Willow convinces Aquaman and the Elongated man to sally forth to protect Miami, telling the heroes that she must continue her pilgrimage on Earth and that she’ll take the incredulous Atom along as her bodyguard. Nobody thinks this is a good idea, least of all the Atom himself, who is plagued by self-doubt about his effectiveness to begin with. And, indeed, when he and Willow make landfall and are attacked by the Construct’s cannons, Willow shows herself perfectly capable of taking care of herself–she’s a mistress of the martial arts, like her Marvel inspiration. None of which make the Atom feel any better about his place in this story.
Arriving in Miami, Aquaman and the Elongated Man find the city being evacuated, as a mysterious death ray is causing people to drop over dead. The two heroes are able to locate the Construct’s Cannons and find the machinery for his Thanotron, and through skill and trickery, the Elongated Man is able to destroy the thing. But the Construct is unconcerned; it’s just a machine, he can always build another one. It’s Willow he’s worried about. Meanwhile, having finished their adventure with the Manhunters, the other Leaguers turn their attentions towards finding their missing comrades. Green Arrow and Flash take this opportunity to tell Superman that they don’t like the way Wonder Woman has been acting, and Ollie wants her kicked out of the League. A troubled Superman realizes that the team has some internal problems building up that may destroy it.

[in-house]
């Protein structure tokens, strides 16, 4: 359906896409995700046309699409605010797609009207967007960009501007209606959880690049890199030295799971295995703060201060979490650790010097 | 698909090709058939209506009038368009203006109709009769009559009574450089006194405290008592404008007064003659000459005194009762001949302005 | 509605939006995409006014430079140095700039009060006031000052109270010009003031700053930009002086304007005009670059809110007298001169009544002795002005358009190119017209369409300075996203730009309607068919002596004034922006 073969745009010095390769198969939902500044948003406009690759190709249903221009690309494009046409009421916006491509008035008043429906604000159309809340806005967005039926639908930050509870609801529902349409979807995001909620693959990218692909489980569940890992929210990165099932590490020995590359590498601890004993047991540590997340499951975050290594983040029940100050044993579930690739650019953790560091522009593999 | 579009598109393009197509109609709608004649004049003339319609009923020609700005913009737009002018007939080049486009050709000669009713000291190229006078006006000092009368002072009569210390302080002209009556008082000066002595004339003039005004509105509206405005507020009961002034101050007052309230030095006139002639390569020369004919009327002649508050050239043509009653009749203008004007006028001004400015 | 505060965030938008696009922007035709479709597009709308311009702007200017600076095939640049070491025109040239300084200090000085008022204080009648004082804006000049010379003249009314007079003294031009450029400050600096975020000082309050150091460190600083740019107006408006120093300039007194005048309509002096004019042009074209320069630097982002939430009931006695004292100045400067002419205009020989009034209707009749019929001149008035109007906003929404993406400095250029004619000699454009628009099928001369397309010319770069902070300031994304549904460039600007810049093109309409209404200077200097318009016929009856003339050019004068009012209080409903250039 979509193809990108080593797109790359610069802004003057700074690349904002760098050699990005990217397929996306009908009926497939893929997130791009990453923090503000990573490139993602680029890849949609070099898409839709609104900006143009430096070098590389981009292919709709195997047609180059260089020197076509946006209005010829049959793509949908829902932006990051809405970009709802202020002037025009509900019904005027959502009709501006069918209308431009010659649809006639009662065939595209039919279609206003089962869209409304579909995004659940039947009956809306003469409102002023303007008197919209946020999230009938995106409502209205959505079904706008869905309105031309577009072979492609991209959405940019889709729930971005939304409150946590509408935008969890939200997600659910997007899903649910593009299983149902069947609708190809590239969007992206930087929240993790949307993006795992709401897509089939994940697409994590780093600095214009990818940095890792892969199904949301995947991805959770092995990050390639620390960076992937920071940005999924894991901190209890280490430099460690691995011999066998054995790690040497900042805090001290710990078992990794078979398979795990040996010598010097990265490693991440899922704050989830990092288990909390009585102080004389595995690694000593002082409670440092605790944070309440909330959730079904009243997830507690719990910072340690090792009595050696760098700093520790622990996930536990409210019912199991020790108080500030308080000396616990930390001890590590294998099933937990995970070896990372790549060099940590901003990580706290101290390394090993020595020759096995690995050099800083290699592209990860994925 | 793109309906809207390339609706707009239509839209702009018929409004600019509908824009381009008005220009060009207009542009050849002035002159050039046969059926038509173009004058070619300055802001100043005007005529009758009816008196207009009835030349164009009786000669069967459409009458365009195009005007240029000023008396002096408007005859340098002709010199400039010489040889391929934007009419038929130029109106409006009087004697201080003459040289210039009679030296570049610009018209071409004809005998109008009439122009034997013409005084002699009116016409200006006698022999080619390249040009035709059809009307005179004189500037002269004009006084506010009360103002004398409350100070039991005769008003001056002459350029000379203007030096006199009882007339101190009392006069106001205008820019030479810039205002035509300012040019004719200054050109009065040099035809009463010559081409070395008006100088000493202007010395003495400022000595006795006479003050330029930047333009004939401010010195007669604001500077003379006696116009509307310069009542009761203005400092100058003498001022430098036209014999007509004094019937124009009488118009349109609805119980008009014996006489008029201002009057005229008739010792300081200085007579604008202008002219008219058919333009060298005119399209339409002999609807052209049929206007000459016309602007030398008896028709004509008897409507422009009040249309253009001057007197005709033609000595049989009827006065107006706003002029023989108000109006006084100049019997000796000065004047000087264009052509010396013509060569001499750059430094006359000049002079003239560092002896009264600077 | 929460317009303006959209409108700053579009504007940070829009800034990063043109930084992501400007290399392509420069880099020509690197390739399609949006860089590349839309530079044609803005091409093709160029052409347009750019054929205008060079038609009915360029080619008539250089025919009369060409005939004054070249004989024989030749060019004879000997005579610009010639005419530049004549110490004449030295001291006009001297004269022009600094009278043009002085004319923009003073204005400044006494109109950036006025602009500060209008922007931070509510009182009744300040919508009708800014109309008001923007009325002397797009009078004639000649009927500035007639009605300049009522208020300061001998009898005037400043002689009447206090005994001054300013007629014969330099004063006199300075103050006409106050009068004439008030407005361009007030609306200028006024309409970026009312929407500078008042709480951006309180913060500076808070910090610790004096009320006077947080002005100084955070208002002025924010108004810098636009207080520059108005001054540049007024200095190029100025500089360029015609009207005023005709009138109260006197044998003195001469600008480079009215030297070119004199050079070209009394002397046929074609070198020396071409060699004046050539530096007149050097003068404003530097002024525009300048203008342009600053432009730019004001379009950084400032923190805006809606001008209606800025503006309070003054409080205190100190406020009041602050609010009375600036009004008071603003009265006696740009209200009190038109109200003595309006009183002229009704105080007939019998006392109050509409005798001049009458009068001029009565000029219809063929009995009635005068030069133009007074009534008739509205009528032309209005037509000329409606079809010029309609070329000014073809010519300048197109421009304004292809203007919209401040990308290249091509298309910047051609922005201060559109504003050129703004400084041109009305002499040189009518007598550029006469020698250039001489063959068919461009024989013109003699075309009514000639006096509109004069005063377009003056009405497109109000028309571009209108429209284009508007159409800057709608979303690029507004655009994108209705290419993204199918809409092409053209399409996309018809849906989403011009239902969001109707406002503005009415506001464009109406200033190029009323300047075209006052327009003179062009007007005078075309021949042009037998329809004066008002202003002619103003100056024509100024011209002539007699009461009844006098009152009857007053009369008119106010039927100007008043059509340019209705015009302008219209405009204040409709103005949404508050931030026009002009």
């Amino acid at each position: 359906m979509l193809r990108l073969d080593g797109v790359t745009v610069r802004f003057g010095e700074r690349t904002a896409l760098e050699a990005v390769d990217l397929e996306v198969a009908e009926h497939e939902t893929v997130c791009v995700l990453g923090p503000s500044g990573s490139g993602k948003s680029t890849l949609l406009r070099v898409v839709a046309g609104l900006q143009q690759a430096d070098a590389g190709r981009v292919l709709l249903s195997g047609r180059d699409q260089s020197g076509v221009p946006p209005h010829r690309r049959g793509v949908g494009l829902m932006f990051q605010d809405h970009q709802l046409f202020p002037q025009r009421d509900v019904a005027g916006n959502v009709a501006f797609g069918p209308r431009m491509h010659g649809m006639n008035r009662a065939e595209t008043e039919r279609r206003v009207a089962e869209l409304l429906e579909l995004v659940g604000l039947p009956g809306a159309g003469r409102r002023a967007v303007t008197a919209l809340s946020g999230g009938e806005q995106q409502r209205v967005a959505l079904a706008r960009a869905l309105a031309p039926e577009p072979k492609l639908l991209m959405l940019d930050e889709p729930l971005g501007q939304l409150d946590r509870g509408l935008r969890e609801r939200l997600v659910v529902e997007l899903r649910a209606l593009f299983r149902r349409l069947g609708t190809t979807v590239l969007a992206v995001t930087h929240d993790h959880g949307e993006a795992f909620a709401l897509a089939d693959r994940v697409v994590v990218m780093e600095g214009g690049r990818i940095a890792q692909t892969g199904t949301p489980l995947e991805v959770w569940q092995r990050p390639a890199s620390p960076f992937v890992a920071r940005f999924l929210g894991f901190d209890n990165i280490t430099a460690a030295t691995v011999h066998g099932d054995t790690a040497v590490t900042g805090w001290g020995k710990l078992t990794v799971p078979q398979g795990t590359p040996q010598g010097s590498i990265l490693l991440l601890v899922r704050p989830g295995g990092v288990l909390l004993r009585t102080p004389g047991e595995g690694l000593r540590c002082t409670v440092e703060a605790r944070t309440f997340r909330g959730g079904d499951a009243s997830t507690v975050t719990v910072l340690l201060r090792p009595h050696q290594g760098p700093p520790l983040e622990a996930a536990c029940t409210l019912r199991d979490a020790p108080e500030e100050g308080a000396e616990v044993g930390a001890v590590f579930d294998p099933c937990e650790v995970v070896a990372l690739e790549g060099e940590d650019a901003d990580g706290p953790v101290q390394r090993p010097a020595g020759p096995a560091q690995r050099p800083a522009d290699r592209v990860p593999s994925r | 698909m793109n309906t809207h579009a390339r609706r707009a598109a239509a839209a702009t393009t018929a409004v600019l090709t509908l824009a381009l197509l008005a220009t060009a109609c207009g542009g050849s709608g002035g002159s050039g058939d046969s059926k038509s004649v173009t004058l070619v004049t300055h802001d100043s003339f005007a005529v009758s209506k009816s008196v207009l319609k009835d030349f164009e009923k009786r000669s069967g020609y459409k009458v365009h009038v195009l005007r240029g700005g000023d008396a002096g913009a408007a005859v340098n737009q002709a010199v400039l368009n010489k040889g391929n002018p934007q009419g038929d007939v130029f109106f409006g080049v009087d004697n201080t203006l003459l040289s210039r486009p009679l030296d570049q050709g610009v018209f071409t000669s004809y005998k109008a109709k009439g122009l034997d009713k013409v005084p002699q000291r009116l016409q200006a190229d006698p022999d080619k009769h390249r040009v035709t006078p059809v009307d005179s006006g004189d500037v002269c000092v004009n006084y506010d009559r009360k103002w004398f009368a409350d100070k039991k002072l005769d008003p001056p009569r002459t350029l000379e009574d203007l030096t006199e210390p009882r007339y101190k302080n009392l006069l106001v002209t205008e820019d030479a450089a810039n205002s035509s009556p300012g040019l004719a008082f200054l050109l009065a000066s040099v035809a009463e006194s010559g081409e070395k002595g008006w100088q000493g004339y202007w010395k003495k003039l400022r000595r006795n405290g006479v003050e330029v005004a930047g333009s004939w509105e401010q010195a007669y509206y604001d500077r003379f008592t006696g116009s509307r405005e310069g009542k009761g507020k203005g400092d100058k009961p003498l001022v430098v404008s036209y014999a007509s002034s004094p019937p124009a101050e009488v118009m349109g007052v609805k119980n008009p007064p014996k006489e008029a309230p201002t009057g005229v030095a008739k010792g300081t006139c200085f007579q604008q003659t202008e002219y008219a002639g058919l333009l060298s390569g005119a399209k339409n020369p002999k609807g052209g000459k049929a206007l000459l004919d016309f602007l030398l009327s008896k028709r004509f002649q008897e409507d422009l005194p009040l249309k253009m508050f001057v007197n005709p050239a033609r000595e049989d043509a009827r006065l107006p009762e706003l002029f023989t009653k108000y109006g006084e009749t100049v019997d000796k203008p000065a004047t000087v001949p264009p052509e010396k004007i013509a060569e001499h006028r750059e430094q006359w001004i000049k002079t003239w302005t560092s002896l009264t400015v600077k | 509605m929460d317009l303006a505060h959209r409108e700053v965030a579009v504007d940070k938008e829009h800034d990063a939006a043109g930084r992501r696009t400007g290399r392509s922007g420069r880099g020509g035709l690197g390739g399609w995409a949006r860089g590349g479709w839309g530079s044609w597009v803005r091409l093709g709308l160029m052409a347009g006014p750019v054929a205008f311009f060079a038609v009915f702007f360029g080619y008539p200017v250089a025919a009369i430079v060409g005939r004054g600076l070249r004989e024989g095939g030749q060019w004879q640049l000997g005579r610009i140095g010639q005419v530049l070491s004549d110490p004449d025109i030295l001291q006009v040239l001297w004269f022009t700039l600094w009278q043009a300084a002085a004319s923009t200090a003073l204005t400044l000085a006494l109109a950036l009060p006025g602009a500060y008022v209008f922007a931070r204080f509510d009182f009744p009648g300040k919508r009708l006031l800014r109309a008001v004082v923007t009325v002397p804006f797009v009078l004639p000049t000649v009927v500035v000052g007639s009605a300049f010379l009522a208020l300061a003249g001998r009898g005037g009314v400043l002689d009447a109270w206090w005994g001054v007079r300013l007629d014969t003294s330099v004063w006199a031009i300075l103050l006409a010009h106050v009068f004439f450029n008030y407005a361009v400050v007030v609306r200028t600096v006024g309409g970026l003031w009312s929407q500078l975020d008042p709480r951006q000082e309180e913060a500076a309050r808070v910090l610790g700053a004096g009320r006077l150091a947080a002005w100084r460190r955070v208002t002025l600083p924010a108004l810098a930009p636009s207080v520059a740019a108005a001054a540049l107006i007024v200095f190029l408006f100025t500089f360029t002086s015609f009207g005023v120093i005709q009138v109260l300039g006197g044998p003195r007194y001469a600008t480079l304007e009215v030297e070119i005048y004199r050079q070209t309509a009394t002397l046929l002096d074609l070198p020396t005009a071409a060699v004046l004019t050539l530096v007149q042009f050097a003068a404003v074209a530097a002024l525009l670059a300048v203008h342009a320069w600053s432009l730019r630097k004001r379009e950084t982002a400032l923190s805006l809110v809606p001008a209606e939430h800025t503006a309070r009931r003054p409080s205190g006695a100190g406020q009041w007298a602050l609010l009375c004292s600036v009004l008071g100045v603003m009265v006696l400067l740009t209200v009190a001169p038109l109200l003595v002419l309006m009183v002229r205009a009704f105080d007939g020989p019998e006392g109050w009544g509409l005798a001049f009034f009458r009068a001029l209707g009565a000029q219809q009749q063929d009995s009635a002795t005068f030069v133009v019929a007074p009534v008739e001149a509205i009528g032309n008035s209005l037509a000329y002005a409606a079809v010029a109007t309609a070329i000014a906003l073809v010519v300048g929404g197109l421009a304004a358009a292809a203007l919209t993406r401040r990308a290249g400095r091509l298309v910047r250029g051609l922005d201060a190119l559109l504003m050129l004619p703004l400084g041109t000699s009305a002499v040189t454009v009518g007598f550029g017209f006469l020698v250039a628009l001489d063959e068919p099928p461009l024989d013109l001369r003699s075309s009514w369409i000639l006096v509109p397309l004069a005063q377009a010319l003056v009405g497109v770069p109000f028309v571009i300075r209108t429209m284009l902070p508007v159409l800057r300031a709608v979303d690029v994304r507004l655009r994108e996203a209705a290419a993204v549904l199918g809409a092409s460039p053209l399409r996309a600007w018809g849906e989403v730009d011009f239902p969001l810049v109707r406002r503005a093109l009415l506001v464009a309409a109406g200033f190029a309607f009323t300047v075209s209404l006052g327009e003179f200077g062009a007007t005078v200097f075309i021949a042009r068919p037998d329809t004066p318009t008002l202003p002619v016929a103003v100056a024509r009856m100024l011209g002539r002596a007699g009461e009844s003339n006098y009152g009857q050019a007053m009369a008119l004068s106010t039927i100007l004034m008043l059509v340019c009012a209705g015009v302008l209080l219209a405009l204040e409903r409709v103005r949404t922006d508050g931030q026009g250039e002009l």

In the meantime, Willow and the Atom have reached her goal, a particular island. But they’re ambushed by the Construct, whose electronic mind is able to create a body for himself out of the very metal ores in the soil around them. He bombards the pair with death rays, and Willow can’t stand up to them. But the Atom can, by shrinking to the point where they cease to be anything but a collection of agitated molecules. He’s able to enter the body of the Construct and then, by expanding to his regular 6-foot form, destroy him from within. Turns out that (of course) Willow predicted that this would happen, and that only the Atom of all of the Leaguers would have been able to cope with this attack by the Construct. So Ray’s got his confidence and sense of self-worth back.